Librarianship and Human Rights: a twenty first century guide by Toni Samek – reviewed by John Pateman

Oxford, England; Chandos Publishing, 2007; 200 pages, ISBN 1843341468

Review by John Pateman

This was by far the best book I have read on librarianship for a very long time. I wore my pencil out underlining all the statements which I agreed with.

The subjects of Librarianship and Human Rights can be viewed as dull in themselves and a very dry and boring combo when hitched together. But this is no dusty, academic, detached tome. Instead it is a lively, passionate, committed, well argued call to arms.

At its core there is a challenge to the perceived professional wisdom that librarians should be objective, neutral and apolitical. Rather, we should not separate the personal, political and professional, particularly in this age of the so called War on Terror when human rights are constantly being eroded and under mined.

Even the concept of Universal Human Rights itself is contested here, as an essentially western capitalist ideology which cannot and should not be applied to all countries and all people’s all of the time.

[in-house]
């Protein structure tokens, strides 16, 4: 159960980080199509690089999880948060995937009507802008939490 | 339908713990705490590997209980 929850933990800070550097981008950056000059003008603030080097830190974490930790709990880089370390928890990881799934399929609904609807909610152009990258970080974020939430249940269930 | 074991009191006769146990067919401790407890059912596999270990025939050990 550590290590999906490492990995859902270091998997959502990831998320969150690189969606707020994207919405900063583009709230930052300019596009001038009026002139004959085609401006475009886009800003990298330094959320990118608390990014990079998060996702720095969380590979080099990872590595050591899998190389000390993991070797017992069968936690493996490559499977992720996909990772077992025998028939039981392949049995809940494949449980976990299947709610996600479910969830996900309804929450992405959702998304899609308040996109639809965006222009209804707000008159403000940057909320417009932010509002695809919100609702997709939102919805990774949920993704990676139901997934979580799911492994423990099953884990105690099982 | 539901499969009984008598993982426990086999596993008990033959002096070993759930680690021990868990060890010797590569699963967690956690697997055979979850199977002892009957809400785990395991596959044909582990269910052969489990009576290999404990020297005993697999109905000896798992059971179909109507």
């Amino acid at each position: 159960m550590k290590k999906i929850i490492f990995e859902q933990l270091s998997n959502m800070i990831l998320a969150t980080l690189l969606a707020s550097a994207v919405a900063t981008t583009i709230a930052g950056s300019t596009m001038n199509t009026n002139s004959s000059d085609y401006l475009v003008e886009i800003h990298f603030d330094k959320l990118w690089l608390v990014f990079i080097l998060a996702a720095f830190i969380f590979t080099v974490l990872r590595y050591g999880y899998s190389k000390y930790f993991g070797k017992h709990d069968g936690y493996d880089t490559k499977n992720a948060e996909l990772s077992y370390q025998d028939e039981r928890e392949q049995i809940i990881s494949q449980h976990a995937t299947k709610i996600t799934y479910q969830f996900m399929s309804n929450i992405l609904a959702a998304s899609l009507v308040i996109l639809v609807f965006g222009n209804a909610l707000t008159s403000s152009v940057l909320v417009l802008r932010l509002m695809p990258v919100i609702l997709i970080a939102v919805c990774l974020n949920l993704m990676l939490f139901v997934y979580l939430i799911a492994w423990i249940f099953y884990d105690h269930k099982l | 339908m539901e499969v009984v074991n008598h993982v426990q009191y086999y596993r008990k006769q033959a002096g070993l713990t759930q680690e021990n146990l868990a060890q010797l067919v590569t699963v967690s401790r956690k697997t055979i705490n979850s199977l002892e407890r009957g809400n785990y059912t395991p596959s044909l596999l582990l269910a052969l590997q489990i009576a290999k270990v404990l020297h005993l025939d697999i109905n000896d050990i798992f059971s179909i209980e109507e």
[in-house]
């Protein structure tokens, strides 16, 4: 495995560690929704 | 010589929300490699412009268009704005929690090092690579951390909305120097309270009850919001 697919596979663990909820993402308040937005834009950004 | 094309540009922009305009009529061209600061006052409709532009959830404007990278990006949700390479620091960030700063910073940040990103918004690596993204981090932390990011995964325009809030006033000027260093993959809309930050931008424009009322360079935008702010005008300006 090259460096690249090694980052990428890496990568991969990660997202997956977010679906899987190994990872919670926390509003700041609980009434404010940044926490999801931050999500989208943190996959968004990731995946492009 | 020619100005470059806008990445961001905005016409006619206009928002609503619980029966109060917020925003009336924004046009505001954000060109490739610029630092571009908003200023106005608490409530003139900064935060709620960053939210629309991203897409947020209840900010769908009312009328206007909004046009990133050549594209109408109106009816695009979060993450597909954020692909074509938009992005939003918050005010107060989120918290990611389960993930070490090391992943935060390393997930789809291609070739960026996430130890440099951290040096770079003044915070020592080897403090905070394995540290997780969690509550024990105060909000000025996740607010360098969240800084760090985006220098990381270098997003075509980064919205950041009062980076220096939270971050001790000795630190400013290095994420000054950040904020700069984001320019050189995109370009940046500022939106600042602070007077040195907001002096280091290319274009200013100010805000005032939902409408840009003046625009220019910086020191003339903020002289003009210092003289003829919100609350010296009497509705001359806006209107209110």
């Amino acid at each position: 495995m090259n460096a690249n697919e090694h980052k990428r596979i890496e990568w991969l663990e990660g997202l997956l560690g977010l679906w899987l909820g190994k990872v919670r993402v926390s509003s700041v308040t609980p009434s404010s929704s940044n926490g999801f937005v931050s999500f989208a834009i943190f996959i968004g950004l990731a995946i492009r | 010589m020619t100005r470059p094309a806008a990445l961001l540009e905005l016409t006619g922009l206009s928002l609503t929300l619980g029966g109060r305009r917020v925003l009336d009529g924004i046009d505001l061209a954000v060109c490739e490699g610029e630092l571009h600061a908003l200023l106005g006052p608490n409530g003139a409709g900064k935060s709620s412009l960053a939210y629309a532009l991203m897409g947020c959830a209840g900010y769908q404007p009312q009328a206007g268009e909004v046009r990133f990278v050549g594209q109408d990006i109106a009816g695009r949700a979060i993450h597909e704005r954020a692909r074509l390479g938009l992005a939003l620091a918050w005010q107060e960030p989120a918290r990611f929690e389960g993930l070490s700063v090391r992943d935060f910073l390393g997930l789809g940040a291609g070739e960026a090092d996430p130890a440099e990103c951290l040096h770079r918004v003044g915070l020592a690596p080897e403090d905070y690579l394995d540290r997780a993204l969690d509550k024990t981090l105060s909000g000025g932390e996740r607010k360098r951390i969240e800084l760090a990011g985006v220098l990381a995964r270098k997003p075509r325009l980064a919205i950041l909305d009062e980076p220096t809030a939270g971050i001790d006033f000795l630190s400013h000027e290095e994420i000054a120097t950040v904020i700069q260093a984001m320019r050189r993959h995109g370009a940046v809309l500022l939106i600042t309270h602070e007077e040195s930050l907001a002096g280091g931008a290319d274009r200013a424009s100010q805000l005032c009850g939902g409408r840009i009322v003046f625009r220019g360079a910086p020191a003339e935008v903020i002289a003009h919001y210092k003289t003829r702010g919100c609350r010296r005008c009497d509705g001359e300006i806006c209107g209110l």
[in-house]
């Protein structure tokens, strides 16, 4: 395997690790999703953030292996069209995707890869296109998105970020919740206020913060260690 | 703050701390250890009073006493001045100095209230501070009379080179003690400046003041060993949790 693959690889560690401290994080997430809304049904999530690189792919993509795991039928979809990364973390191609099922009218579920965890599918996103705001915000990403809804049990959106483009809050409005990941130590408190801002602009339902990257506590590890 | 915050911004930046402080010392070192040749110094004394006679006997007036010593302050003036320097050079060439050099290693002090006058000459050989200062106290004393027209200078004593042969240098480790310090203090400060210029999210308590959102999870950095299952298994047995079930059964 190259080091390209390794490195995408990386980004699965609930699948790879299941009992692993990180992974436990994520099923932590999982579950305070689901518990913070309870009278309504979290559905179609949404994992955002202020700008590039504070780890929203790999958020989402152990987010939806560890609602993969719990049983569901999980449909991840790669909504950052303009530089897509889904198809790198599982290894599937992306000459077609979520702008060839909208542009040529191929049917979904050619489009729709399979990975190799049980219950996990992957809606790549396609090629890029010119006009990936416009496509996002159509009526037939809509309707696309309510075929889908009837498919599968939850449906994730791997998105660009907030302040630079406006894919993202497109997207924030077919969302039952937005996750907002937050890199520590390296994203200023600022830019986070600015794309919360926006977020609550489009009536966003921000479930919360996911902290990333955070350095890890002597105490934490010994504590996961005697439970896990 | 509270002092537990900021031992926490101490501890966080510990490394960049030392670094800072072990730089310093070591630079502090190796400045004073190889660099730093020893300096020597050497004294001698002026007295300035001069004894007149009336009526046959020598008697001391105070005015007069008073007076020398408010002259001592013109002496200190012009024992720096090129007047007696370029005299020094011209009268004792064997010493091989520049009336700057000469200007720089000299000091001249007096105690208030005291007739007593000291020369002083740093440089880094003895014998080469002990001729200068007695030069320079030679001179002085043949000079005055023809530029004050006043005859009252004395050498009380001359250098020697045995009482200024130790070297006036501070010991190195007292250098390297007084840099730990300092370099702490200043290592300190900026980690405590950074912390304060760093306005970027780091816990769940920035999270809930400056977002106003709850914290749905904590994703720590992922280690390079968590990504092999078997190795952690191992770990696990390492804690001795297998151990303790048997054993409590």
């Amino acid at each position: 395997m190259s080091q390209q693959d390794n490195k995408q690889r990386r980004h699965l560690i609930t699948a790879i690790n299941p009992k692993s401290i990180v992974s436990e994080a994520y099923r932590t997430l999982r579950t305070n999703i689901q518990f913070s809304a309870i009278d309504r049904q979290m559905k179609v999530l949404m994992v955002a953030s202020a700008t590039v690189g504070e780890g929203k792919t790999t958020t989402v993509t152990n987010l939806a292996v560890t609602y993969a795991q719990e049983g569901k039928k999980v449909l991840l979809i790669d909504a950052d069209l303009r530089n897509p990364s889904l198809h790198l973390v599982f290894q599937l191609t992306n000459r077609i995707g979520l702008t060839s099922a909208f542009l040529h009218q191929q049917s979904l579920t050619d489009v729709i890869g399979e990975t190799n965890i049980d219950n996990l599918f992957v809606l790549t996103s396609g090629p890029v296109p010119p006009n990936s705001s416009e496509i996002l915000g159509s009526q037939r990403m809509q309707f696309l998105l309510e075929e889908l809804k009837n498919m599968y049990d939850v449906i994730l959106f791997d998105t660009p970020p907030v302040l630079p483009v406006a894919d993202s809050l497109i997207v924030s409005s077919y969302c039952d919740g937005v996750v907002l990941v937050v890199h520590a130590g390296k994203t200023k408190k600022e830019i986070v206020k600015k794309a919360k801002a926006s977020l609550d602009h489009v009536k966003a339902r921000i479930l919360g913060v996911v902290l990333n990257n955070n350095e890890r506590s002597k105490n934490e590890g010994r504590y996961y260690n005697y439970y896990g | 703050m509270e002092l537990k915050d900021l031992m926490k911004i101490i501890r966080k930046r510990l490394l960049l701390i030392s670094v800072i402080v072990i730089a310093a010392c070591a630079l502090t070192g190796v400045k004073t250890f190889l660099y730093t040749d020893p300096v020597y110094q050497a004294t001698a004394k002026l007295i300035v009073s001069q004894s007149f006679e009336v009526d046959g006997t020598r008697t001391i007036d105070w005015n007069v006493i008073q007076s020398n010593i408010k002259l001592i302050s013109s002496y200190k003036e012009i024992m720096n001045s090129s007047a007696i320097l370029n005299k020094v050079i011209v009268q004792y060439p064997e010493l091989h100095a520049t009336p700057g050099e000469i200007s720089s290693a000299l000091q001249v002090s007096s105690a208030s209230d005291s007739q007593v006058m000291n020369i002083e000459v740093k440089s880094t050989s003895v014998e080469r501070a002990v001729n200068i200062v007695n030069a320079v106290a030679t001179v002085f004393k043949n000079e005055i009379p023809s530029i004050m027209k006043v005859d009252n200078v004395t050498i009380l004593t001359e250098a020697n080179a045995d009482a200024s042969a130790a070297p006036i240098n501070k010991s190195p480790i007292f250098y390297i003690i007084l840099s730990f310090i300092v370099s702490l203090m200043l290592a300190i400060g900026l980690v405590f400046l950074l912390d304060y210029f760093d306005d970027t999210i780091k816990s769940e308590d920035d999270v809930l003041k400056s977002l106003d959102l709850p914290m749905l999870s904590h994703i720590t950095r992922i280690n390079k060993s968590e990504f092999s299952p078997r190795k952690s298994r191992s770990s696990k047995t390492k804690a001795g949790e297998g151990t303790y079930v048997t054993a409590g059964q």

Samek succeeds in all three of her stated aims: to encourage library workers to take a stand; to challenge professional rhetoric about human rights; and to position the library as a point of resistance.

Samek then moves us beyond the rhetoric and presents a wide range of practical strategies and examples of social action used in library work for social change. The UK based organisation Information for Social Change features prominently here.

This is a manifesto for a new critical library movement as part of a more humanistic profession which should oppose the following: commodification of information, corporate globalisation, privatisation of public services, monopolisation of the media, and profit driven destruction (or private appropriation and control) of cultural artefacts and the human record.

Inspiring, affirming, activating, energising, I ran out of superlatives to describe this book. If you are a library worker who wants to change the world, read it today – because tomorrow may already be too late.

(317 words)

John Pateman

Head of Libraries, Learning & Inclusion

Lincolnshire County Council

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